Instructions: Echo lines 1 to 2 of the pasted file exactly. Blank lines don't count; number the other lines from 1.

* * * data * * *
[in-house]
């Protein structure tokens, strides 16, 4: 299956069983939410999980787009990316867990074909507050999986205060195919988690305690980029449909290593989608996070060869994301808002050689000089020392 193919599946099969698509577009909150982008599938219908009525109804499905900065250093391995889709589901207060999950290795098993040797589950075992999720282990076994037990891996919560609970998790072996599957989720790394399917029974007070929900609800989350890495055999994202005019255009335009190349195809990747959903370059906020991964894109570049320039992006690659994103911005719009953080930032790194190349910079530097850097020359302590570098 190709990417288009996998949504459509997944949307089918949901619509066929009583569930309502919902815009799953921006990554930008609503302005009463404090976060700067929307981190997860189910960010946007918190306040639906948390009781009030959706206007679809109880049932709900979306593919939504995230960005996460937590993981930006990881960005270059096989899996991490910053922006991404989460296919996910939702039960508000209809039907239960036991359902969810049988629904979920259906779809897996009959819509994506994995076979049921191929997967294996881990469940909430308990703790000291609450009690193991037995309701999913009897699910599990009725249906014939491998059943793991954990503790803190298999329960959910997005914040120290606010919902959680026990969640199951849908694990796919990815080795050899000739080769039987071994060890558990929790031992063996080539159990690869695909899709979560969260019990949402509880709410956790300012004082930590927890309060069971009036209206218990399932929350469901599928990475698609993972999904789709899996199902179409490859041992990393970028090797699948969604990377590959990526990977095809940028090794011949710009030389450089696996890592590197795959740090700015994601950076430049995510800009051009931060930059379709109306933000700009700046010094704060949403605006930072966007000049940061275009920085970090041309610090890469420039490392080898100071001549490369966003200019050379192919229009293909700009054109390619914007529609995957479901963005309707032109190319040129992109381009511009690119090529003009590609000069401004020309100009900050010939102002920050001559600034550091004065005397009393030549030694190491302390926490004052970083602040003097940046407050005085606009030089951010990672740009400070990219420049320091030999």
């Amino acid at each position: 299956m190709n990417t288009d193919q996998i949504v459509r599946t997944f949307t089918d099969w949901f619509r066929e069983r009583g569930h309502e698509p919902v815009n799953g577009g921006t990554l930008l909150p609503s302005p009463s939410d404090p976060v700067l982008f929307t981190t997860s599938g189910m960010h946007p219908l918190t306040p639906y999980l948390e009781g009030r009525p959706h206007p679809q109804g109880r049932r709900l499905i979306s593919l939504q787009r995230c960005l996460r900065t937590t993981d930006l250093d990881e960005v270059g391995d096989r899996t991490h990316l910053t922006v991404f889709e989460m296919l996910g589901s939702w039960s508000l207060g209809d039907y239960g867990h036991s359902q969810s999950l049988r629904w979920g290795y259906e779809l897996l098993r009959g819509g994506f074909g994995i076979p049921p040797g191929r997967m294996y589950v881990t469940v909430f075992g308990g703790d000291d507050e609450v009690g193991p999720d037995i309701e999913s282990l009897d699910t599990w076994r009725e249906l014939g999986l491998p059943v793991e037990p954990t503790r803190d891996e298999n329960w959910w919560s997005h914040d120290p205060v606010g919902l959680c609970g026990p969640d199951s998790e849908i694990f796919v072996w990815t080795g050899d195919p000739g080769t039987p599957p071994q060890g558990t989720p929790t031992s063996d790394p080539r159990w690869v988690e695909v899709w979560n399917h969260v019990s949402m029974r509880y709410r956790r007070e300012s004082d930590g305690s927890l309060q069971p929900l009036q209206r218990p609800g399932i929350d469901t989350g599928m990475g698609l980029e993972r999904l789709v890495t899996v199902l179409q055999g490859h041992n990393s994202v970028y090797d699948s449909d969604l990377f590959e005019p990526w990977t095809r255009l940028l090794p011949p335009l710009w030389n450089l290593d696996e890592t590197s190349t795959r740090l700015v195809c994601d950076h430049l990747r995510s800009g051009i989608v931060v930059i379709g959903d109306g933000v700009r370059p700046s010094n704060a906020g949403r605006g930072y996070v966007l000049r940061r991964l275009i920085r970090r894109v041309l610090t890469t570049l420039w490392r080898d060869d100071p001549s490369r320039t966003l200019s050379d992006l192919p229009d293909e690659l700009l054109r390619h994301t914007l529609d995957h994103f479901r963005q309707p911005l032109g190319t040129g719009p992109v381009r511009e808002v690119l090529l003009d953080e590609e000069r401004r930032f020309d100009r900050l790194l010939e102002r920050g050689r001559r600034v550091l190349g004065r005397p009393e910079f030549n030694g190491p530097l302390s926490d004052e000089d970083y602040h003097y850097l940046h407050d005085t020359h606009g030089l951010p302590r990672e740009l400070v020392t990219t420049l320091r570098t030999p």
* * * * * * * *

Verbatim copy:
[in-house]
């Protein structure tokens, strides 16, 4: 299956069983939410999980787009990316867990074909507050999986205060195919988690305690980029449909290593989608996070060869994301808002050689000089020392 193919599946099969698509577009909150982008599938219908009525109804499905900065250093391995889709589901207060999950290795098993040797589950075992999720282990076994037990891996919560609970998790072996599957989720790394399917029974007070929900609800989350890495055999994202005019255009335009190349195809990747959903370059906020991964894109570049320039992006690659994103911005719009953080930032790194190349910079530097850097020359302590570098 190709990417288009996998949504459509997944949307089918949901619509066929009583569930309502919902815009799953921006990554930008609503302005009463404090976060700067929307981190997860189910960010946007918190306040639906948390009781009030959706206007679809109880049932709900979306593919939504995230960005996460937590993981930006990881960005270059096989899996991490910053922006991404989460296919996910939702039960508000209809039907239960036991359902969810049988629904979920259906779809897996009959819509994506994995076979049921191929997967294996881990469940909430308990703790000291609450009690193991037995309701999913009897699910599990009725249906014939491998059943793991954990503790803190298999329960959910997005914040120290606010919902959680026990969640199951849908694990796919990815080795050899000739080769039987071994060890558990929790031992063996080539159990690869695909899709979560969260019990949402509880709410956790300012004082930590927890309060069971009036209206218990399932929350469901599928990475698609993972999904789709899996199902179409490859041992990393970028090797699948969604990377590959990526990977095809940028090794011949710009030389450089696996890592590197795959740090700015994601950076430049995510800009051009931060930059379709109306933000700009700046010094704060949403605006930072966007000049940061275009920085970090041309610090890469420039490392080898100071001549490369966003200019050379192919229009293909700009054109390619914007529609995957479901963005309707032109190319040129992109381009511009690119090529003009590609000069401004020309100009900050010939102002920050001559600034550091004065005397009393030549030694190491302390926490004052970083602040003097940046407050005085606009030089951010990672740009400070990219420049320091030999």